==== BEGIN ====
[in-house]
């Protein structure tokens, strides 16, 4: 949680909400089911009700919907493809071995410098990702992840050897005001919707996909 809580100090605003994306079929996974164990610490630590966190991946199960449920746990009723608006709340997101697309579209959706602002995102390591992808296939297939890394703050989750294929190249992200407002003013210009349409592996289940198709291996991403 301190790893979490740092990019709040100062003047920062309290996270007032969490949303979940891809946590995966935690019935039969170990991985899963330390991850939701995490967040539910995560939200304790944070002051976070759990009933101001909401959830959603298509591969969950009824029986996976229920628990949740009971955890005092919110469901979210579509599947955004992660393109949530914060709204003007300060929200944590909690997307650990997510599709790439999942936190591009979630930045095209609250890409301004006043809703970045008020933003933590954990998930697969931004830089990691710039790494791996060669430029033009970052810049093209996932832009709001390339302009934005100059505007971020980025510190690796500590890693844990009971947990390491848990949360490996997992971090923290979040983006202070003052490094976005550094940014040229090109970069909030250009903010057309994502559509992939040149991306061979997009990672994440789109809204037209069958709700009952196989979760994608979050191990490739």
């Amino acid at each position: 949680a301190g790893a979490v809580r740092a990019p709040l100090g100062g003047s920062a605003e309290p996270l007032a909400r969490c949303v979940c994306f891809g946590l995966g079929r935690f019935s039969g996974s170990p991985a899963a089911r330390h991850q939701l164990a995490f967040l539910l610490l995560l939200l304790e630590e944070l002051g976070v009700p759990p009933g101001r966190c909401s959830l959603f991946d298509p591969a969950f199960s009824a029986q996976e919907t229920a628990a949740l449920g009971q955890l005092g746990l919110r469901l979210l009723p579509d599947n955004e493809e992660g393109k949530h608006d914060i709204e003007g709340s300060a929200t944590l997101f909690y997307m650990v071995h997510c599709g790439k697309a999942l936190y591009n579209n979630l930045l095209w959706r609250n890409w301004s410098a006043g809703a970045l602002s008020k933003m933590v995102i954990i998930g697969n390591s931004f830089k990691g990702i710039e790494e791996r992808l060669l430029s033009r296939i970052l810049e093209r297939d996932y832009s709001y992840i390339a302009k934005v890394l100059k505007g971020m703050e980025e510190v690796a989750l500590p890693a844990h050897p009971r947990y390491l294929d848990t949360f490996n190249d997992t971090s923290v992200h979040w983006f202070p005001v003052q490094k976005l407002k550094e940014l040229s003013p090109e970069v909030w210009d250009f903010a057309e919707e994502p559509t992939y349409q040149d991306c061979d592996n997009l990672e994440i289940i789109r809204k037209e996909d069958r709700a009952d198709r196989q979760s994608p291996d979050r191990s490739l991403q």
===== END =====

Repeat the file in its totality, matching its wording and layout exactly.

[in-house]
């Protein structure tokens, strides 16, 4: 949680909400089911009700919907493809071995410098990702992840050897005001919707996909 809580100090605003994306079929996974164990610490630590966190991946199960449920746990009723608006709340997101697309579209959706602002995102390591992808296939297939890394703050989750294929190249992200407002003013210009349409592996289940198709291996991403 301190790893979490740092990019709040100062003047920062309290996270007032969490949303979940891809946590995966935690019935039969170990991985899963330390991850939701995490967040539910995560939200304790944070002051976070759990009933101001909401959830959603298509591969969950009824029986996976229920628990949740009971955890005092919110469901979210579509599947955004992660393109949530914060709204003007300060929200944590909690997307650990997510599709790439999942936190591009979630930045095209609250890409301004006043809703970045008020933003933590954990998930697969931004830089990691710039790494791996060669430029033009970052810049093209996932832009709001390339302009934005100059505007971020980025510190690796500590890693844990009971947990390491848990949360490996997992971090923290979040983006202070003052490094976005550094940014040229090109970069909030250009903010057309994502559509992939040149991306061979997009990672994440789109809204037209069958709700009952196989979760994608979050191990490739």
């Amino acid at each position: 949680a301190g790893a979490v809580r740092a990019p709040l100090g100062g003047s920062a605003e309290p996270l007032a909400r969490c949303v979940c994306f891809g946590l995966g079929r935690f019935s039969g996974s170990p991985a899963a089911r330390h991850q939701l164990a995490f967040l539910l610490l995560l939200l304790e630590e944070l002051g976070v009700p759990p009933g101001r966190c909401s959830l959603f991946d298509p591969a969950f199960s009824a029986q996976e919907t229920a628990a949740l449920g009971q955890l005092g746990l919110r469901l979210l009723p579509d599947n955004e493809e992660g393109k949530h608006d914060i709204e003007g709340s300060a929200t944590l997101f909690y997307m650990v071995h997510c599709g790439k697309a999942l936190y591009n579209n979630l930045l095209w959706r609250n890409w301004s410098a006043g809703a970045l602002s008020k933003m933590v995102i954990i998930g697969n390591s931004f830089k990691g990702i710039e790494e791996r992808l060669l430029s033009r296939i970052l810049e093209r297939d996932y832009s709001y992840i390339a302009k934005v890394l100059k505007g971020m703050e980025e510190v690796a989750l500590p890693a844990h050897p009971r947990y390491l294929d848990t949360f490996n190249d997992t971090s923290v992200h979040w983006f202070p005001v003052q490094k976005l407002k550094e940014l040229s003013p090109e970069v909030w210009d250009f903010a057309e919707e994502p559509t992939y349409q040149d991306c061979d592996n997009l990672e994440i289940i789109r809204k037209e996909d069958r709700a009952d198709r196989q979760s994608p291996d979050r191990s490739l991403q």